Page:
New research suggests that childhood experiences can be a statistical predictor of malevolent creativity and that Machiavellianism, psychopathy, and narcissism (the so-called “Dark Triad” of personality traits) play an important role in this relationship. Creative individuals are valued for their ability to generate novel and effective ideas, and numerous studies have investigated the psychological correlates and antecedents of creativity, but most studies have focused on the positive uses of creativity. Much less is known about the malicious use of creativity. The researchers found that higher levels of childhood neglect were associated with more malevolently creativity behaviors in adulthood. In other words, participants who reported experiencing more neglect in childhood were more likely to think about ways to take revenge on others, fabricate lies to simplify a situation, and pull pranks. In addition, the Dark Triad traits were found to partially mediate this relationship. Childhood neglect was associated with Machiavellianism, psychopathy, and narcissism, which in turn were related to greater levels of malevolent creativity. (Frontiers in Psychology)


Pregnant Women May Receive Covid Vaccines Safely, W.H.O. Says

The World Health Organization on Friday changed its guidance for pregnant women considering a Covid-19 vaccine, abandoning opposition to immunization for most expectant mothers unless they were at high risk. The change followed an outcry to the W.H.O.’s previous stance, which stated that the organization did “not recommend the vaccination of pregnant women” with the vaccines made by Pfizer-BioNTech and Moderna. Several experts had expressed disappointment with the W.H.O.’s earlier position. The experts noted that it was inconsistent with guidance on the same issue from the U.S. Centers for Disease Control and Prevention, and would confuse pregnant women looking for clear advice. The vaccines made by Pfizer-BioNTech and Moderna, while they have not been tested in pregnant women, have not shown any harmful effects in animal studies. And the technology used in the vaccines is generally known to be safe, experts said. (The New York Times)


Acting Capitol Police Chief admits they knew violence was coming but didn’t warn officers or prepare them for riot

The acting chief of the U.S. Capitol Police (USCP) said department leadership knew an incident might occur on January 6th, but failed to prepare for it or warn their officers about the potential for deadly violence. Now, the Capitol Police’s union head is calling for her to be replaced even though she was not the chief during the attack on the Capitol building. USCP Acting Chief formally apologized to Congress recently for her department’s failure to properly prepare for the riot at the Capitol building. She replaced former USCP Chief, who resigned on January 16th. The former chief also admitted he was aware there was a “potential for some violent altercations” on January 6th. (The Hill)


Idaho man collects $250,000 lottery jackpot — his sixth big win

A man in Meridian, Idaho won $250,000 from a scratch-off lottery ticket, claiming the jackpot is his sixth large prize won from a lottery game. The man told Idaho Lottery officials he bought his $250,000 Crossword scratch-off ticket and was pleasantly surprised to discover it was a top prize winner. He is well-known among his friends and family for his lottery luck since he has previously collected five other large lottery payouts. He said the Crossword ticket marks his largest prize so far. “I’m proud to help support Idaho public schools, that’s really why I play,” he said. He said his latest winnings will be set aside for his daughter’s education. (Idaho Lottery)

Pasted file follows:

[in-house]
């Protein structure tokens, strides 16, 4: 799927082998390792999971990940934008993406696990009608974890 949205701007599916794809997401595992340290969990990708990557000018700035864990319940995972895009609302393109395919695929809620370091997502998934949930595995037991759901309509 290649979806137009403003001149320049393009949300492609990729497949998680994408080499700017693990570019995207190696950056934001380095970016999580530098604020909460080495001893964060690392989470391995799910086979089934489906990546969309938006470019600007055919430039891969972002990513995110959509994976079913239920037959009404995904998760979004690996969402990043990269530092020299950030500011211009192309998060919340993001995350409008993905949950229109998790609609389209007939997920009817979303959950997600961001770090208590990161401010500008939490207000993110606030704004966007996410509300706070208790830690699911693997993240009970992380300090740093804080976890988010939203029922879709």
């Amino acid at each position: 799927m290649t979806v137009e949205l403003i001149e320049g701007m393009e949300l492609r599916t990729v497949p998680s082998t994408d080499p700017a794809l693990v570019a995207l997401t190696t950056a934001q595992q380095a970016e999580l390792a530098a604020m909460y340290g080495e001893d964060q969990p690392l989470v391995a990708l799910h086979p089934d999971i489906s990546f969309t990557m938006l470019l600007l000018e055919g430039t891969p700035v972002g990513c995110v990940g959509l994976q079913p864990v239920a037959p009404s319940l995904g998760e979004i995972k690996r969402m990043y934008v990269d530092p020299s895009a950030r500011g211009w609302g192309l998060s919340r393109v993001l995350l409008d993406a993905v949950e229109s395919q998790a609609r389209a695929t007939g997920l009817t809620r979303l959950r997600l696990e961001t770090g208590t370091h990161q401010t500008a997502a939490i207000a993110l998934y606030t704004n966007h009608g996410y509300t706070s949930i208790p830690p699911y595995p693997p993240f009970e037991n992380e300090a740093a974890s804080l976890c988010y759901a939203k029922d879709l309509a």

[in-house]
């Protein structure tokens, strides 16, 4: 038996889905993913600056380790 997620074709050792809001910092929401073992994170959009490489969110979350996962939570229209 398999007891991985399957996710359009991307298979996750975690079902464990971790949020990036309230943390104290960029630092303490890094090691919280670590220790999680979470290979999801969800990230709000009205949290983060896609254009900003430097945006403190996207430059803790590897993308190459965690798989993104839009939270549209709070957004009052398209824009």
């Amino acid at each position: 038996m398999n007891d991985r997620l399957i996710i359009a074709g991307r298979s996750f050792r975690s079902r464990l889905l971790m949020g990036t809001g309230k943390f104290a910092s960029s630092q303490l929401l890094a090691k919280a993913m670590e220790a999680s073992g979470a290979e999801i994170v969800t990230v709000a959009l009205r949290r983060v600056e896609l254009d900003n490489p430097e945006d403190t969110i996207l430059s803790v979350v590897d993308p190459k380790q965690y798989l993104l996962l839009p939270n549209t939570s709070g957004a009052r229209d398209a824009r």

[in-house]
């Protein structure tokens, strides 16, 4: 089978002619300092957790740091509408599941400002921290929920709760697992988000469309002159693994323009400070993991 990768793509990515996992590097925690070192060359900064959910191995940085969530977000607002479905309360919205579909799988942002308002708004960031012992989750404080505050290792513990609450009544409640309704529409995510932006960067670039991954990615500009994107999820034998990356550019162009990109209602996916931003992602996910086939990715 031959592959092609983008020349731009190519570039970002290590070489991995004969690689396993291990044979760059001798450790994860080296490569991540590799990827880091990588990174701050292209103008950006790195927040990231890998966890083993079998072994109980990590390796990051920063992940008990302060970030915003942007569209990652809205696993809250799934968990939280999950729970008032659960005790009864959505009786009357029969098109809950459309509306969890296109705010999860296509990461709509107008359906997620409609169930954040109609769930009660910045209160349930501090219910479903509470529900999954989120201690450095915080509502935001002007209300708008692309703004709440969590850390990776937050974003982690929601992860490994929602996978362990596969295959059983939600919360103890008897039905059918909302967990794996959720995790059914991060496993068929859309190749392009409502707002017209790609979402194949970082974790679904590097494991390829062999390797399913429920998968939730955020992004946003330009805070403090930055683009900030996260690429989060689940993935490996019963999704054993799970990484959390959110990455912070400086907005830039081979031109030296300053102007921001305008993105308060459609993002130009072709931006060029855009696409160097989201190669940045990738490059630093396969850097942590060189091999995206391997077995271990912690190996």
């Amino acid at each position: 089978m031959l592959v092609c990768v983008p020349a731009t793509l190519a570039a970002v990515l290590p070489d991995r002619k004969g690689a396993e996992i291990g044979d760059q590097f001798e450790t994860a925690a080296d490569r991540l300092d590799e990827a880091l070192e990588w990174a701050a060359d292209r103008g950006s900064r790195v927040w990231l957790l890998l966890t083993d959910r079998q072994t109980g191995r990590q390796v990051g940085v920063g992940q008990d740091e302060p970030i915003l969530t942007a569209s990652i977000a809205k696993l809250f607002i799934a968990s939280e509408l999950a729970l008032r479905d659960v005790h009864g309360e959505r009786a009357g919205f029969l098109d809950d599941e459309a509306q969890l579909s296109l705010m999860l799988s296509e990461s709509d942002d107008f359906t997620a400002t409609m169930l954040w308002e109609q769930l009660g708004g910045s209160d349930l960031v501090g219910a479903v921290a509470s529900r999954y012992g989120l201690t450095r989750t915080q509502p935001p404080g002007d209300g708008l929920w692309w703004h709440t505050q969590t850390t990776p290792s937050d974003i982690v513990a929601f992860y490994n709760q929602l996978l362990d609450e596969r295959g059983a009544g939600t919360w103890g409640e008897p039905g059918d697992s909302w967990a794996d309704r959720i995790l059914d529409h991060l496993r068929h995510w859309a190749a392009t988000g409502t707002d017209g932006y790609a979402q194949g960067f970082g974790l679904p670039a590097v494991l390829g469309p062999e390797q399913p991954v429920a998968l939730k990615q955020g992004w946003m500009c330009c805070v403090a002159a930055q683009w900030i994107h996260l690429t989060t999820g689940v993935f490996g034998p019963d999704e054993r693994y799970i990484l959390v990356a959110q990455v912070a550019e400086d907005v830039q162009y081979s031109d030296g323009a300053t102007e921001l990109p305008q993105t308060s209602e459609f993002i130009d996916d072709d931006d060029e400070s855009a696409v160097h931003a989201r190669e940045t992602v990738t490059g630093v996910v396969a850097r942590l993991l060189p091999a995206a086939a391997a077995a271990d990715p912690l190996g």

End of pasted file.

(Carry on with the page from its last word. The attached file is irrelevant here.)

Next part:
Black Lives Matter nominated for Nobel Peace Prize

The Black Lives Matter movement has been nominated for the 2021 Nobel Peace Prize by Petter Eide, a Norwegian member of Parliament, who represents the Socialist Left Party. “I find that one of the key challenges we have seen in America, but also in Europe and Asia, is the kind of increasing conflict based on inequality,” he said. “Black Lives Matter has become a very important worldwide movement to fight racial injustice. They have had a tremendous achievement in raising global awareness and consciousness about racial injustice. They have been able to mobilize people from all groups of society, not just African-Americans, not just oppressed people, it has been a broad movement, in a way which has been different from their predecessors,” he stated. The Black Lives Matter movement spread to more than 2,000 cities in over 60 countries. (The Guardian)


Johnson & Johnson Says One-Shot COVID Vaccine Candidate Is Effective

New data has been released for a COVID-19 vaccine candidate that would require only one dose. According to early findings, Johnson and Johnson says its vaccine is 66% effective at preventing moderate and severe illness and 85% for the most serious symptoms. Officials say they’ll follow the FDA’s recommendation on whether to authorize this vaccine for emergency use. Other vaccines currently in distribution in the U.S. require two shots. The findings come as new cases of COVID-19 variants have been detected in the United States. (CNN)


Monday Slides In With:

  • Baked Alaska Day
  • Candy-Making Day
  • Car Insurance Day
  • CBC Day
  • Change Your Password Day
  • Decorating With Candy Day
  • Freedom Day
  • Get Up Day
  • G.I. Joe Day
  • Hula in The Coola Day
  • International Brownie Camera Day 2021
  • International Day of Black Women in The Arts (First day of Black History Month)
  • International Face & Body Art Day
  • Robinson Crusoe Day
  • Serpent Day
  • Spunky Old Broads Day
  • Texas Day
  • World Hijab Day